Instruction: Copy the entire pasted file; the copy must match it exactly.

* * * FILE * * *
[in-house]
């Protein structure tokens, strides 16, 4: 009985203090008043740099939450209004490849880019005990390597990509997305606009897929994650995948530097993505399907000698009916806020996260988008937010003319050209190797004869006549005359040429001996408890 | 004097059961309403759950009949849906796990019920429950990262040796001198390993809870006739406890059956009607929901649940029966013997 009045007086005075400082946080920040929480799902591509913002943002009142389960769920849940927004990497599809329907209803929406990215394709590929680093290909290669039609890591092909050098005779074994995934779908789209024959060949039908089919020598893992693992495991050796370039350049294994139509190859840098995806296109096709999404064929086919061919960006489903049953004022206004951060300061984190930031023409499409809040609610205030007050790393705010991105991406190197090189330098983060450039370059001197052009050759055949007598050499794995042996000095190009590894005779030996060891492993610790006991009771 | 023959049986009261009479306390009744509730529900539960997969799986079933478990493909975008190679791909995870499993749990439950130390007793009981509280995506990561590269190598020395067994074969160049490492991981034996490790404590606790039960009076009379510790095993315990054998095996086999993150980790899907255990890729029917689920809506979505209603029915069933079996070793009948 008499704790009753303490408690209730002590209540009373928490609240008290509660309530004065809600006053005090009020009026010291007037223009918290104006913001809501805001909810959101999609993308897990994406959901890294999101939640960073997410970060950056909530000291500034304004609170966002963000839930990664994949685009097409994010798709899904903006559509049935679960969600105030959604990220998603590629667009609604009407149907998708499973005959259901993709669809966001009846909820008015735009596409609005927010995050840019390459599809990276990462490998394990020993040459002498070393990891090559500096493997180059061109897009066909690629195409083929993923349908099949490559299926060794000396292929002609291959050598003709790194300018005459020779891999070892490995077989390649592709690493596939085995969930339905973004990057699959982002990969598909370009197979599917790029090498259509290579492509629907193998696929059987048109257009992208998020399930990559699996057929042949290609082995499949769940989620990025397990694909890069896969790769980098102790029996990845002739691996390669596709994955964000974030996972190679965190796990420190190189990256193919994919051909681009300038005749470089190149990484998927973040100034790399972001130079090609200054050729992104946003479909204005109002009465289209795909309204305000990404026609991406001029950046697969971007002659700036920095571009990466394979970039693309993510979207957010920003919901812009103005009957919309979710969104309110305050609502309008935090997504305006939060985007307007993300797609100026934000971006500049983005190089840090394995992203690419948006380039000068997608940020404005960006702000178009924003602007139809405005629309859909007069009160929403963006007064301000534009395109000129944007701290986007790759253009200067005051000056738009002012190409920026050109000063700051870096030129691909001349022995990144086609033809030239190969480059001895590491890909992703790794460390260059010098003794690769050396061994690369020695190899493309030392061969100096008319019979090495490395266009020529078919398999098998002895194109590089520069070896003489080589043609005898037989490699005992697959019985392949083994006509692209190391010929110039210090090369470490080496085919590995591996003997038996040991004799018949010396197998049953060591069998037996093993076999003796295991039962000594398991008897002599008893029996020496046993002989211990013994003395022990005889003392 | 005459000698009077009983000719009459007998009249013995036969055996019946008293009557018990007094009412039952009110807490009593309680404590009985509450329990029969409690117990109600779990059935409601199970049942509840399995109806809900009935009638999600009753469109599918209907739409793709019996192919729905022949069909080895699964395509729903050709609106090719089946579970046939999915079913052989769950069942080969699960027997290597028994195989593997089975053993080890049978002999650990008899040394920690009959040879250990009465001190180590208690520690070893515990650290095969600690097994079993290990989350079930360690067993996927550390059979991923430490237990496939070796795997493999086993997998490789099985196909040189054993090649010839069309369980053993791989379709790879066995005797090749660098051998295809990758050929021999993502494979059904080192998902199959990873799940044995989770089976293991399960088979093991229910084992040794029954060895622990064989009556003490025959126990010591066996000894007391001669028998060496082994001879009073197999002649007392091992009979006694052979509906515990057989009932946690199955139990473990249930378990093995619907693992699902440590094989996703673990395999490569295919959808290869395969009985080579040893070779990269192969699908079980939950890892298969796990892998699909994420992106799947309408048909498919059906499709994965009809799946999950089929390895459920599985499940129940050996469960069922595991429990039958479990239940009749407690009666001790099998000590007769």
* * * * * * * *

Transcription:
[in-house]
């Protein structure tokens, strides 16, 4: 009985203090008043740099939450209004490849880019005990390597990509997305606009897929994650995948530097993505399907000698009916806020996260988008937010003319050209190797004869006549005359040429001996408890 | 004097059961309403759950009949849906796990019920429950990262040796001198390993809870006739406890059956009607929901649940029966013997 009045007086005075400082946080920040929480799902591509913002943002009142389960769920849940927004990497599809329907209803929406990215394709590929680093290909290669039609890591092909050098005779074994995934779908789209024959060949039908089919020598893992693992495991050796370039350049294994139509190859840098995806296109096709999404064929086919061919960006489903049953004022206004951060300061984190930031023409499409809040609610205030007050790393705010991105991406190197090189330098983060450039370059001197052009050759055949007598050499794995042996000095190009590894005779030996060891492993610790006991009771 | 023959049986009261009479306390009744509730529900539960997969799986079933478990493909975008190679791909995870499993749990439950130390007793009981509280995506990561590269190598020395067994074969160049490492991981034996490790404590606790039960009076009379510790095993315990054998095996086999993150980790899907255990890729029917689920809506979505209603029915069933079996070793009948 008499704790009753303490408690209730002590209540009373928490609240008290509660309530004065809600006053005090009020009026010291007037223009918290104006913001809501805001909810959101999609993308897990994406959901890294999101939640960073997410970060950056909530000291500034304004609170966002963000839930990664994949685009097409994010798709899904903006559509049935679960969600105030959604990220998603590629667009609604009407149907998708499973005959259901993709669809966001009846909820008015735009596409609005927010995050840019390459599809990276990462490998394990020993040459002498070393990891090559500096493997180059061109897009066909690629195409083929993923349908099949490559299926060794000396292929002609291959050598003709790194300018005459020779891999070892490995077989390649592709690493596939085995969930339905973004990057699959982002990969598909370009197979599917790029090498259509290579492509629907193998696929059987048109257009992208998020399930990559699996057929042949290609082995499949769940989620990025397990694909890069896969790769980098102790029996990845002739691996390669596709994955964000974030996972190679965190796990420190190189990256193919994919051909681009300038005749470089190149990484998927973040100034790399972001130079090609200054050729992104946003479909204005109002009465289209795909309204305000990404026609991406001029950046697969971007002659700036920095571009990466394979970039693309993510979207957010920003919901812009103005009957919309979710969104309110305050609502309008935090997504305006939060985007307007993300797609100026934000971006500049983005190089840090394995992203690419948006380039000068997608940020404005960006702000178009924003602007139809405005629309859909007069009160929403963006007064301000534009395109000129944007701290986007790759253009200067005051000056738009002012190409920026050109000063700051870096030129691909001349022995990144086609033809030239190969480059001895590491890909992703790794460390260059010098003794690769050396061994690369020695190899493309030392061969100096008319019979090495490395266009020529078919398999098998002895194109590089520069070896003489080589043609005898037989490699005992697959019985392949083994006509692209190391010929110039210090090369470490080496085919590995591996003997038996040991004799018949010396197998049953060591069998037996093993076999003796295991039962000594398991008897002599008893029996020496046993002989211990013994003395022990005889003392 | 005459000698009077009983000719009459007998009249013995036969055996019946008293009557018990007094009412039952009110807490009593309680404590009985509450329990029969409690117990109600779990059935409601199970049942509840399995109806809900009935009638999600009753469109599918209907739409793709019996192919729905022949069909080895699964395509729903050709609106090719089946579970046939999915079913052989769950069942080969699960027997290597028994195989593997089975053993080890049978002999650990008899040394920690009959040879250990009465001190180590208690520690070893515990650290095969600690097994079993290990989350079930360690067993996927550390059979991923430490237990496939070796795997493999086993997998490789099985196909040189054993090649010839069309369980053993791989379709790879066995005797090749660098051998295809990758050929021999993502494979059904080192998902199959990873799940044995989770089976293991399960088979093991229910084992040794029954060895622990064989009556003490025959126990010591066996000894007391001669028998060496082994001879009073197999002649007392091992009979006694052979509906515990057989009932946690199955139990473990249930378990093995619907693992699902440590094989996703673990395999490569295919959808290869395969009985080579040893070779990269192969699908079980939950890892298969796990892998699909994420992106799947309408048909498919059906499709994965009809799946999950089929390895459920599985499940129940050996469960069922595991429990039958479990239940009749407690009666001790099998000590007769």